Free Port


Prologue by David Neuman, Director Magasin 3 Stockholm Konsthall
Free Port, essay by Richard Julin, Curator Magasin 3 Stockholm Konsthall
Porto Franco, essay by Jesper Meijling, freelance Producer and Architect

Exhibition catalogue no 24
No of pages: 
73, color, illustrated
soft cover
Graphic design: Mattias Givell

Language: Swedish and English
Year: 2001
Publisher: Magasin 3 Stockholm Konsthall
ISBN: 91-972986-8-9

Available for purchase in our museum entrance for 300 SEK (approx. 30 EUR)


Free Port by Richard Julin

When Stockholm’s Free Port was inaugurated on the 27th of September 1926 a filmmaker was present. In the film that was made, one can see the inauguration ceremony with king Gustav V on a throne dressed in spruce twigs. A large crowd had come to the harbour to be present for the ceremony. There were speeches and medals that were awarded to the harbours initiator, merchant John Josephson as well as to the building’s foremen. Debate as to build a free trade harbor in Stockholm or not had been going on for years. When the harbor finally became a reality and opened, it constituted a major event for the city. The throne used during the ceremony was designed by the architect Åke Tengelin, who also designed warehouses [magasin] 1, 2, and 3. Magasin 3 was designed in 1925. The Free Port was Stockholm’s free trade zone for 60 years. Until 1986, the area was gated and there were customs depots at the entrances and exits. It was a location close to the city that had been built exclusively for receiving, warehousing, and transporting goods.

In the film, you can see how new, exotic products arrive by ship from all over the world. The dockworkers carry sacks of coffee beans from Central America, crates of apples from Australia, bananas from Jamaica, and casks of Madeira wine. There were also car parts that were to be assembled into cars at the Ford factory designed by Uno Åhrén in 1930. The film shows a great deal of activity in the harbor. There are numerous workers, steamships with streamers, trains in motion, and many trucks. The dock workers loading and unloading the freight all have nicknames they acquired at some point and carried with them ever since: All Our Days, Kolumbus, Bimbo, Seven Books, Castro, Eternity, Greta Garbo, Crybaby, Bla Bla, The Cultural Minister, The Moonlight Murderer, Rembrandt, Scotland Yard, Sputnik, The Sceptic, and Manic.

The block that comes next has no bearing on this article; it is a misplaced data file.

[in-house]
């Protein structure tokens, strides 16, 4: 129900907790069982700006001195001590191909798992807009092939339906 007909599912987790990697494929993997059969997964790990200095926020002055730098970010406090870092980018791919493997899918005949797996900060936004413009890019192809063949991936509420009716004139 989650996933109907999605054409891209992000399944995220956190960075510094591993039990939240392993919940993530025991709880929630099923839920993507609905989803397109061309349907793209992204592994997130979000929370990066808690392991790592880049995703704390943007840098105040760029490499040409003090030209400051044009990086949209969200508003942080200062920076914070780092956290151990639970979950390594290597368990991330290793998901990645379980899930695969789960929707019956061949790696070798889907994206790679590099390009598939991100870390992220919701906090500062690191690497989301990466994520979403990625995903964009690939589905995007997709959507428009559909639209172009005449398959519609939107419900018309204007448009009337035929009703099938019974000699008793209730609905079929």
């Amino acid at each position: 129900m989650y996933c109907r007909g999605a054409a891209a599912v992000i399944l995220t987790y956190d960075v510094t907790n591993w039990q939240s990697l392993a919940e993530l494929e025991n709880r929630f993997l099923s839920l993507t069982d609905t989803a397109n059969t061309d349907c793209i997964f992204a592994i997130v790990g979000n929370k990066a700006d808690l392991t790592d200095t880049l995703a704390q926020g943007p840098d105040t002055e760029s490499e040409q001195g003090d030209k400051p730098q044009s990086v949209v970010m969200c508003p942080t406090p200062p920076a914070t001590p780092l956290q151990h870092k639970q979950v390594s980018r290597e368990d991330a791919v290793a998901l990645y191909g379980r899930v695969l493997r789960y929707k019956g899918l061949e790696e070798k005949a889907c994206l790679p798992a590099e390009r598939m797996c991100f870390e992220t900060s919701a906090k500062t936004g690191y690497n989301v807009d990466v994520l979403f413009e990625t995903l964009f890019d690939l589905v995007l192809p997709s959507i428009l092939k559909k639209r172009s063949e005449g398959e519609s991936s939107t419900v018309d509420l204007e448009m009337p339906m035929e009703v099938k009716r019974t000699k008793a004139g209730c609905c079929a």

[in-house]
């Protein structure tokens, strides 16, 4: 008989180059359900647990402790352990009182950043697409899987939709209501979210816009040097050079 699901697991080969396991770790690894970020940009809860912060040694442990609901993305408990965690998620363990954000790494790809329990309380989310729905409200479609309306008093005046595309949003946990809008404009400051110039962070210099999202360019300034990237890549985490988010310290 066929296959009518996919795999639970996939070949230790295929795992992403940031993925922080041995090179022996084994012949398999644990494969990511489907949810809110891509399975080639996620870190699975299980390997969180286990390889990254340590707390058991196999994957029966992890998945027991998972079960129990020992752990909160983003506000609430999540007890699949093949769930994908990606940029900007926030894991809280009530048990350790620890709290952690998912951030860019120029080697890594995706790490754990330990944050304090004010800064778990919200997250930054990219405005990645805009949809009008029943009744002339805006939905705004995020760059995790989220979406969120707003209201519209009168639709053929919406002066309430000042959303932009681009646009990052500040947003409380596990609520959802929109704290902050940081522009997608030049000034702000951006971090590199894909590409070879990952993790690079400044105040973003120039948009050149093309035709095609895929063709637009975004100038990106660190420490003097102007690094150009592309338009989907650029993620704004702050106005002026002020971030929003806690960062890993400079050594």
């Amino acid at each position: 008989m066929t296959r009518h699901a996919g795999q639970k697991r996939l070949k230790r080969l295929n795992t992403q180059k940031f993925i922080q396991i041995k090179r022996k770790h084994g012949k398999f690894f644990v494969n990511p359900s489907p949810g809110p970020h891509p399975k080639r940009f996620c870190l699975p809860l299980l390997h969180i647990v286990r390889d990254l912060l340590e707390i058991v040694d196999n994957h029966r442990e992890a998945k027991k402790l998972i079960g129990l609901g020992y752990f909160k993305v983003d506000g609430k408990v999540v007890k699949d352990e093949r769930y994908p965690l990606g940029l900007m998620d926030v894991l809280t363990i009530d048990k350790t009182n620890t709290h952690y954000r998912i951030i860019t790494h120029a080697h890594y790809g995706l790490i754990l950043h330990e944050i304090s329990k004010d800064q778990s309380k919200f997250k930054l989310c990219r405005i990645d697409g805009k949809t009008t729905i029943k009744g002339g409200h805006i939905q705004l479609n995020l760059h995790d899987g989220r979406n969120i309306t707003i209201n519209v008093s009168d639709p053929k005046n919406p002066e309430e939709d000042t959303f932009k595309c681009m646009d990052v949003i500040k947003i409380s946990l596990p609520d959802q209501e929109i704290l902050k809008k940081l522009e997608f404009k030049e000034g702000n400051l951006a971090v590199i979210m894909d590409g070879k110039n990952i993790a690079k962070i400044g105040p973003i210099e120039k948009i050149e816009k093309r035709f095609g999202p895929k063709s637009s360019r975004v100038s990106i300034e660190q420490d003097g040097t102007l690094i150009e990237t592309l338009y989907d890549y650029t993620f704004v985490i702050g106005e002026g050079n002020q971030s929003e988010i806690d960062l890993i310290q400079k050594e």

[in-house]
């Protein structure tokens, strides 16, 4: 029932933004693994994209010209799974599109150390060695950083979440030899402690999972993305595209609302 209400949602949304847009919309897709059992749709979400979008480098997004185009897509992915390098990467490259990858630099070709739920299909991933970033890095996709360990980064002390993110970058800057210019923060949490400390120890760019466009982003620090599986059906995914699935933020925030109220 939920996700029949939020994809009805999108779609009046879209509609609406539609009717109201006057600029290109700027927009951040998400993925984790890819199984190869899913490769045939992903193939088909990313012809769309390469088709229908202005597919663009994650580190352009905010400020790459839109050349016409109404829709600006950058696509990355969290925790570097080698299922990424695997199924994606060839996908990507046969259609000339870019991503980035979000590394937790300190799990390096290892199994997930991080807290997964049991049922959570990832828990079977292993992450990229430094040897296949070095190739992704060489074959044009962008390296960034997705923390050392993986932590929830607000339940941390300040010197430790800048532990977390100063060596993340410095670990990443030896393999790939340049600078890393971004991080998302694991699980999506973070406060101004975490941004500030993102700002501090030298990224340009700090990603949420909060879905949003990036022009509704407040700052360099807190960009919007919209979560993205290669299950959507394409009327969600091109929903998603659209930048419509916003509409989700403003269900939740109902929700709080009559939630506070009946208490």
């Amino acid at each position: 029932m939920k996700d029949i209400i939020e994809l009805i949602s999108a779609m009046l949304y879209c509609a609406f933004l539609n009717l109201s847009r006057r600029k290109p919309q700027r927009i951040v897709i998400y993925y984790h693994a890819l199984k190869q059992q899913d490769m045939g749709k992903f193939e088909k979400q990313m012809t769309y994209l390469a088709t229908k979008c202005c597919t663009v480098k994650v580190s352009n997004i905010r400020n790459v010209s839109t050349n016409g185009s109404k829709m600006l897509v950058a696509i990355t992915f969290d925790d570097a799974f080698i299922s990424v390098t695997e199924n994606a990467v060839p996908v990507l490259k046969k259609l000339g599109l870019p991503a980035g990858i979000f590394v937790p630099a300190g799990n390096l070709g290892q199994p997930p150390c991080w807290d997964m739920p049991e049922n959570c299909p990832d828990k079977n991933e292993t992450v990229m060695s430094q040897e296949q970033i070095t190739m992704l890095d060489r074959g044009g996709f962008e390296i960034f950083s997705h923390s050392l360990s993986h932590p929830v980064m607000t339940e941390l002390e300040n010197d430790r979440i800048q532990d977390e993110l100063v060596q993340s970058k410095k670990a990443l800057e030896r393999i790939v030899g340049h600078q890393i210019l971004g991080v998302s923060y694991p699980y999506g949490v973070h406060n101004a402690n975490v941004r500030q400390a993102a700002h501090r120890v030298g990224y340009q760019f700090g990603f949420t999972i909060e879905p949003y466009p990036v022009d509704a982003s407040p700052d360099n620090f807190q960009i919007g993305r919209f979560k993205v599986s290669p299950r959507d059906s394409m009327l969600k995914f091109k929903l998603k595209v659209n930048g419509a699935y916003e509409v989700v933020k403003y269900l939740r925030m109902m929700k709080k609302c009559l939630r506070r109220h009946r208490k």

A part of the area, Lindarängen, presently the container harbor, became Sweden’s first horse racetrack in 1894. The rings of the various lanes are still visible in aerial photographs taken during the Free Port’s first year. During the Stockholm Olympics of 1912, all the equestrian events were held there. Later, the area was made into an international airport. Amphibian and seaplanes flew from there to Stettin, Visby, and Helsinki, among other destinations. The “Flight Hotel” was located adjacent to the small airport and had a restaurant. In addition to travelers, the hotel also had some long-term guests who paid 75 SEK a month. The only remnant of the airport today is Sven Markelius’s hangar built in 1929, now used as a storage space. Some of the ships arriving at the harbor brought plant seeds from other countries along with their cargoes. As a result, there are certain plants in the harbor area that are not found anywhere else in Sweden. An example is sisymbrium orientale, the oriental hedge mustard.

The exhibition Free Port at Magasin 3 Stockholm Konsthall derives from this type of information its point of departure, though not its theme. The artists participating in this exhibition all received a compendium informing them of the history of the Free Port. They have used the site’s history to make works that continue their own artistic practices. (…)